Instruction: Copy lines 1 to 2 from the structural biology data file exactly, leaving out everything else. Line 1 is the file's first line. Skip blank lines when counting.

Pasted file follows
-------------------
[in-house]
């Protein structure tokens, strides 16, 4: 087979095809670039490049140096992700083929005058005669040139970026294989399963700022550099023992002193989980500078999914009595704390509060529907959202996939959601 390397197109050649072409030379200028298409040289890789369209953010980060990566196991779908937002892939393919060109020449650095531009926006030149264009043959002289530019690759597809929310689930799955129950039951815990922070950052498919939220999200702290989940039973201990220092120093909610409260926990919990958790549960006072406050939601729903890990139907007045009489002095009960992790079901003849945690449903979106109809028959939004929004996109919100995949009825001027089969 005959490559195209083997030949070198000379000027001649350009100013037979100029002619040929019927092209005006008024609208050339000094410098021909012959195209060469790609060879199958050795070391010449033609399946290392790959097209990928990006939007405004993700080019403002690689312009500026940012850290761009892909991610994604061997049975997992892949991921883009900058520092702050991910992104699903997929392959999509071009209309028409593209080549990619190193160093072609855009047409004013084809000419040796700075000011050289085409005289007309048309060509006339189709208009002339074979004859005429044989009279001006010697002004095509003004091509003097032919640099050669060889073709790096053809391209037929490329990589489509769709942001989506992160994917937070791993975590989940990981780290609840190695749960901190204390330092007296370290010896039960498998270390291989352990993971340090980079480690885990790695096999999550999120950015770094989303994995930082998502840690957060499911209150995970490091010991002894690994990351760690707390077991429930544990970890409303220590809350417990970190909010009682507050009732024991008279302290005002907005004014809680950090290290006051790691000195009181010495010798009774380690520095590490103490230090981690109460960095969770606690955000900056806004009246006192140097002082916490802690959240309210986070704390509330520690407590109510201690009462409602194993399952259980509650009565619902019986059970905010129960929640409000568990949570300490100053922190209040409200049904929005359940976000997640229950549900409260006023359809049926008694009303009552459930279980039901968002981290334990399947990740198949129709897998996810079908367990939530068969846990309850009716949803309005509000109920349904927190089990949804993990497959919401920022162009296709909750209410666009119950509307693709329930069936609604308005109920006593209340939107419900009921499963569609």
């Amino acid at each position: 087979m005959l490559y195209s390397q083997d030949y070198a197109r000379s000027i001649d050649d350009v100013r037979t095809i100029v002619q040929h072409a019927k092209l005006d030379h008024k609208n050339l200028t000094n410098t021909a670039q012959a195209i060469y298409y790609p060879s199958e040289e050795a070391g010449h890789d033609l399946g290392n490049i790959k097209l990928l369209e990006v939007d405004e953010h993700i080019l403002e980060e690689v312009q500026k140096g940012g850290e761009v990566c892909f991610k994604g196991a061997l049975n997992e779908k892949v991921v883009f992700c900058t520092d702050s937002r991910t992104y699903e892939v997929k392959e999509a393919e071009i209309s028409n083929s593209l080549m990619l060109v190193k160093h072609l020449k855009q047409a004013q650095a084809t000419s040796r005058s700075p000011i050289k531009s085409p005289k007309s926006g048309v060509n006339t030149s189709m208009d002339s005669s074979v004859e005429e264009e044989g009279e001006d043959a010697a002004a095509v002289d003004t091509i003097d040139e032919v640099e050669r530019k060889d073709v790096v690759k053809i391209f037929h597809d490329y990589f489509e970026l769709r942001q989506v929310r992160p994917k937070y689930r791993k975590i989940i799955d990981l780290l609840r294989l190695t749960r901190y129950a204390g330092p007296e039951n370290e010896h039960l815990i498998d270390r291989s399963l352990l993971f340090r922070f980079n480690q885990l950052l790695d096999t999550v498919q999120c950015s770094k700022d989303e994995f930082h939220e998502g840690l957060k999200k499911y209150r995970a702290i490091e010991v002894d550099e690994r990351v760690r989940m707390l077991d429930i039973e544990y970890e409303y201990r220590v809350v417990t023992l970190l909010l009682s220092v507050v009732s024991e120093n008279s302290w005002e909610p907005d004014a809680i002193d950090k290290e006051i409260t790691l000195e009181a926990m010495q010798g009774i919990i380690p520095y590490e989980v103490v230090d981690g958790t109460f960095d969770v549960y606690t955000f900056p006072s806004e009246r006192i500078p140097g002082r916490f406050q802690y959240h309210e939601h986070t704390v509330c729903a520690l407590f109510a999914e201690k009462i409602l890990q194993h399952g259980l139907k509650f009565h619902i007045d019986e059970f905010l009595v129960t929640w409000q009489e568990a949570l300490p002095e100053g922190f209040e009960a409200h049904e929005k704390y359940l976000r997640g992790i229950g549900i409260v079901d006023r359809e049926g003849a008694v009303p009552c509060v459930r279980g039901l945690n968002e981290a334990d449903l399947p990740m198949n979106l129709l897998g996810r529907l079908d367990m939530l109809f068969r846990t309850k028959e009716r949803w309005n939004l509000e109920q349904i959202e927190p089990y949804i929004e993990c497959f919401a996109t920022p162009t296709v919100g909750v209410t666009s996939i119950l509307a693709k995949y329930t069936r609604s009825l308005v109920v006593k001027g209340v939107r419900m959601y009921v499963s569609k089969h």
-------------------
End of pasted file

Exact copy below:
[in-house]
């Protein structure tokens, strides 16, 4: 087979095809670039490049140096992700083929005058005669040139970026294989399963700022550099023992002193989980500078999914009595704390509060529907959202996939959601 390397197109050649072409030379200028298409040289890789369209953010980060990566196991779908937002892939393919060109020449650095531009926006030149264009043959002289530019690759597809929310689930799955129950039951815990922070950052498919939220999200702290989940039973201990220092120093909610409260926990919990958790549960006072406050939601729903890990139907007045009489002095009960992790079901003849945690449903979106109809028959939004929004996109919100995949009825001027089969 005959490559195209083997030949070198000379000027001649350009100013037979100029002619040929019927092209005006008024609208050339000094410098021909012959195209060469790609060879199958050795070391010449033609399946290392790959097209990928990006939007405004993700080019403002690689312009500026940012850290761009892909991610994604061997049975997992892949991921883009900058520092702050991910992104699903997929392959999509071009209309028409593209080549990619190193160093072609855009047409004013084809000419040796700075000011050289085409005289007309048309060509006339189709208009002339074979004859005429044989009279001006010697002004095509003004091509003097032919640099050669060889073709790096053809391209037929490329990589489509769709942001989506992160994917937070791993975590989940990981780290609840190695749960901190204390330092007296370290010896039960498998270390291989352990993971340090980079480690885990790695096999999550999120950015770094989303994995930082998502840690957060499911209150995970490091010991002894690994990351760690707390077991429930544990970890409303220590809350417990970190909010009682507050009732024991008279302290005002907005004014809680950090290290006051790691000195009181010495010798009774380690520095590490103490230090981690109460960095969770606690955000900056806004009246006192140097002082916490802690959240309210986070704390509330520690407590109510201690009462409602194993399952259980509650009565619902019986059970905010129960929640409000568990949570300490100053922190209040409200049904929005359940976000997640229950549900409260006023359809049926008694009303009552459930279980039901968002981290334990399947990740198949129709897998996810079908367990939530068969846990309850009716949803309005509000109920349904927190089990949804993990497959919401920022162009296709909750209410666009119950509307693709329930069936609604308005109920006593209340939107419900009921499963569609």